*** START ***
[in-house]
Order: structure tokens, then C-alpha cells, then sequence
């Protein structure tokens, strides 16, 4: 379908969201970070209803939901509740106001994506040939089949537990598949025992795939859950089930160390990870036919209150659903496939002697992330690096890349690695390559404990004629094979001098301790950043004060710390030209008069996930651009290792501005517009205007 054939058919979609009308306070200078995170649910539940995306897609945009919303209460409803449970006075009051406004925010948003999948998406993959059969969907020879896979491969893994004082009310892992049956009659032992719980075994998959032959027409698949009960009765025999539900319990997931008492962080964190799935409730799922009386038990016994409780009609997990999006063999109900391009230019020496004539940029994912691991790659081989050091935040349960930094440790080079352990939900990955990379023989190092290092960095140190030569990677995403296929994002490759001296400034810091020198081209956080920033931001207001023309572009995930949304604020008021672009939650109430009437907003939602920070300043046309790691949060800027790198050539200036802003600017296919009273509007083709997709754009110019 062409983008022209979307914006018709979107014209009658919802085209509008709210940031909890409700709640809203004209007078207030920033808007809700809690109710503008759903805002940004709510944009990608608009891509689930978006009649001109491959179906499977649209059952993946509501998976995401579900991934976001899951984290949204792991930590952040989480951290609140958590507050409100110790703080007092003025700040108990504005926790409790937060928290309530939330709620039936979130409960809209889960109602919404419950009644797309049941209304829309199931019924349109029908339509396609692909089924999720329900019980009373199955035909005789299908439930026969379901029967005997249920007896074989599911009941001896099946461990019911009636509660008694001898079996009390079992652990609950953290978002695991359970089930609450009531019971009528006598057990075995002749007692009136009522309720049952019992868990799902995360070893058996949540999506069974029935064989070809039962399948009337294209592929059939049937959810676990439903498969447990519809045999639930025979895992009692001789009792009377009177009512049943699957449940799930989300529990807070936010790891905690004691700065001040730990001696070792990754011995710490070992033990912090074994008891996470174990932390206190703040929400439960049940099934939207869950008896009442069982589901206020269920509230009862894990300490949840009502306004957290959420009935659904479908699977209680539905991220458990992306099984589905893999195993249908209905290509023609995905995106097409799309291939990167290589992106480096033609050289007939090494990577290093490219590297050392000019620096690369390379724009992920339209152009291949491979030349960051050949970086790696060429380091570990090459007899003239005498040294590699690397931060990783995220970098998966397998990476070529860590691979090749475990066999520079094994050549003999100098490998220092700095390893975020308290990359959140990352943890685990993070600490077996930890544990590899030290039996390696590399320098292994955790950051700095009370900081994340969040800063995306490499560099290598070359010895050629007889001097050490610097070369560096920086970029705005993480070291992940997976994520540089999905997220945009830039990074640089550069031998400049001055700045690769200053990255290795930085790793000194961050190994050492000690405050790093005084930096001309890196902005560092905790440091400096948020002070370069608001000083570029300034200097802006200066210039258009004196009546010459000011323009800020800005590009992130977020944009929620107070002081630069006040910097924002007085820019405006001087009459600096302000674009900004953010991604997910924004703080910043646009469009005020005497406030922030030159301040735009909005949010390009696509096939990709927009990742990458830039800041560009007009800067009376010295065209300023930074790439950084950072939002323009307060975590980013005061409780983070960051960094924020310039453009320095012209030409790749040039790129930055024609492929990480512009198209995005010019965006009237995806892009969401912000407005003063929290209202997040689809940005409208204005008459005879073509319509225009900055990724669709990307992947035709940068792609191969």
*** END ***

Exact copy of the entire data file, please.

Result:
[in-house]
Order: structure tokens, then C-alpha cells, then sequence
């Protein structure tokens, strides 16, 4: 379908969201970070209803939901509740106001994506040939089949537990598949025992795939859950089930160390990870036919209150659903496939002697992330690096890349690695390559404990004629094979001098301790950043004060710390030209008069996930651009290792501005517009205007 054939058919979609009308306070200078995170649910539940995306897609945009919303209460409803449970006075009051406004925010948003999948998406993959059969969907020879896979491969893994004082009310892992049956009659032992719980075994998959032959027409698949009960009765025999539900319990997931008492962080964190799935409730799922009386038990016994409780009609997990999006063999109900391009230019020496004539940029994912691991790659081989050091935040349960930094440790080079352990939900990955990379023989190092290092960095140190030569990677995403296929994002490759001296400034810091020198081209956080920033931001207001023309572009995930949304604020008021672009939650109430009437907003939602920070300043046309790691949060800027790198050539200036802003600017296919009273509007083709997709754009110019 062409983008022209979307914006018709979107014209009658919802085209509008709210940031909890409700709640809203004209007078207030920033808007809700809690109710503008759903805002940004709510944009990608608009891509689930978006009649001109491959179906499977649209059952993946509501998976995401579900991934976001899951984290949204792991930590952040989480951290609140958590507050409100110790703080007092003025700040108990504005926790409790937060928290309530939330709620039936979130409960809209889960109602919404419950009644797309049941209304829309199931019924349109029908339509396609692909089924999720329900019980009373199955035909005789299908439930026969379901029967005997249920007896074989599911009941001896099946461990019911009636509660008694001898079996009390079992652990609950953290978002695991359970089930609450009531019971009528006598057990075995002749007692009136009522309720049952019992868990799902995360070893058996949540999506069974029935064989070809039962399948009337294209592929059939049937959810676990439903498969447990519809045999639930025979895992009692001789009792009377009177009512049943699957449940799930989300529990807070936010790891905690004691700065001040730990001696070792990754011995710490070992033990912090074994008891996470174990932390206190703040929400439960049940099934939207869950008896009442069982589901206020269920509230009862894990300490949840009502306004957290959420009935659904479908699977209680539905991220458990992306099984589905893999195993249908209905290509023609995905995106097409799309291939990167290589992106480096033609050289007939090494990577290093490219590297050392000019620096690369390379724009992920339209152009291949491979030349960051050949970086790696060429380091570990090459007899003239005498040294590699690397931060990783995220970098998966397998990476070529860590691979090749475990066999520079094994050549003999100098490998220092700095390893975020308290990359959140990352943890685990993070600490077996930890544990590899030290039996390696590399320098292994955790950051700095009370900081994340969040800063995306490499560099290598070359010895050629007889001097050490610097070369560096920086970029705005993480070291992940997976994520540089999905997220945009830039990074640089550069031998400049001055700045690769200053990255290795930085790793000194961050190994050492000690405050790093005084930096001309890196902005560092905790440091400096948020002070370069608001000083570029300034200097802006200066210039258009004196009546010459000011323009800020800005590009992130977020944009929620107070002081630069006040910097924002007085820019405006001087009459600096302000674009900004953010991604997910924004703080910043646009469009005020005497406030922030030159301040735009909005949010390009696509096939990709927009990742990458830039800041560009007009800067009376010295065209300023930074790439950084950072939002323009307060975590980013005061409780983070960051960094924020310039453009320095012209030409790749040039790129930055024609492929990480512009198209995005010019965006009237995806892009969401912000407005003063929290209202997040689809940005409208204005008459005879073509319509225009900055990724669709990307992947035709940068792609191969």